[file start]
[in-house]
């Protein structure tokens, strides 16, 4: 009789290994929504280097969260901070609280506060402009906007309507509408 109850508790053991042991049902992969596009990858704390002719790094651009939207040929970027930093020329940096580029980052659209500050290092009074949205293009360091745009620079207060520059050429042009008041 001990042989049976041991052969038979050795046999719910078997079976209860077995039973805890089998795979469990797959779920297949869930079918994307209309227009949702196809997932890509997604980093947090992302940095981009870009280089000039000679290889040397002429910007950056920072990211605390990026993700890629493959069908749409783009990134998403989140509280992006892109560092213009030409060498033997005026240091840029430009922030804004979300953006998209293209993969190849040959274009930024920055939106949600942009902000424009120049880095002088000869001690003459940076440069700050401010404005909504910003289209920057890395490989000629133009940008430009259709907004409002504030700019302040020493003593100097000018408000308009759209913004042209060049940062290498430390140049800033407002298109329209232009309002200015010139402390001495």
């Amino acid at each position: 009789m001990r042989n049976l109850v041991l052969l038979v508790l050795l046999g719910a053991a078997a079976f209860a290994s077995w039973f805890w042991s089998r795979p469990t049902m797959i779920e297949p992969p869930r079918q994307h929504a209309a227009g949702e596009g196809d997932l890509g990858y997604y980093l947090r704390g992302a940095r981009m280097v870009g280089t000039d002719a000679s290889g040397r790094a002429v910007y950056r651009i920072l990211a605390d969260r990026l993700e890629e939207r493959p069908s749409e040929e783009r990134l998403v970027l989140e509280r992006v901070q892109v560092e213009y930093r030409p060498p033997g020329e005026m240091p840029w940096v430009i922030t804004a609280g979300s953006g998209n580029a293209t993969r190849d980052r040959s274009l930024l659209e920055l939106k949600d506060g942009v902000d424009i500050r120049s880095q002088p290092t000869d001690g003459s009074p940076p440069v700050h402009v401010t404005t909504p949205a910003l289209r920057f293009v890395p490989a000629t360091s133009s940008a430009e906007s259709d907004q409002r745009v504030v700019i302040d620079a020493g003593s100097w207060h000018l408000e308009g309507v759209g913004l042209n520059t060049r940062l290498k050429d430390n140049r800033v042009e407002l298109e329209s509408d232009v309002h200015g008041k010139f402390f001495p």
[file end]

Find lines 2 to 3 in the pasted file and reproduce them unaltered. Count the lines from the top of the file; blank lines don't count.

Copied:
């Protein structure tokens, strides 16, 4: 009789290994929504280097969260901070609280506060402009906007309507509408 109850508790053991042991049902992969596009990858704390002719790094651009939207040929970027930093020329940096580029980052659209500050290092009074949205293009360091745009620079207060520059050429042009008041 001990042989049976041991052969038979050795046999719910078997079976209860077995039973805890089998795979469990797959779920297949869930079918994307209309227009949702196809997932890509997604980093947090992302940095981009870009280089000039000679290889040397002429910007950056920072990211605390990026993700890629493959069908749409783009990134998403989140509280992006892109560092213009030409060498033997005026240091840029430009922030804004979300953006998209293209993969190849040959274009930024920055939106949600942009902000424009120049880095002088000869001690003459940076440069700050401010404005909504910003289209920057890395490989000629133009940008430009259709907004409002504030700019302040020493003593100097000018408000308009759209913004042209060049940062290498430390140049800033407002298109329209232009309002200015010139402390001495």
């Amino acid at each position: 009789m001990r042989n049976l109850v041991l052969l038979v508790l050795l046999g719910a053991a078997a079976f209860a290994s077995w039973f805890w042991s089998r795979p469990t049902m797959i779920e297949p992969p869930r079918q994307h929504a209309a227009g949702e596009g196809d997932l890509g990858y997604y980093l947090r704390g992302a940095r981009m280097v870009g280089t000039d002719a000679s290889g040397r790094a002429v910007y950056r651009i920072l990211a605390d969260r990026l993700e890629e939207r493959p069908s749409e040929e783009r990134l998403v970027l989140e509280r992006v901070q892109v560092e213009y930093r030409p060498p033997g020329e005026m240091p840029w940096v430009i922030t804004a609280g979300s953006g998209n580029a293209t993969r190849d980052r040959s274009l930024l659209e920055l939106k949600d506060g942009v902000d424009i500050r120049s880095q002088p290092t000869d001690g003459s009074p940076p440069v700050h402009v401010t404005t909504p949205a910003l289209r920057f293009v890395p490989a000629t360091s133009s940008a430009e906007s259709d907004q409002r745009v504030v700019i302040d620079a020493g003593s100097w207060h000018l408000e308009g309507v759209g913004l042209n520059t060049r940062l290498k050429d430390n140049r800033v042009e407002l298109e329209s509408d232009v309002h200015g008041k010139f402390f001495p």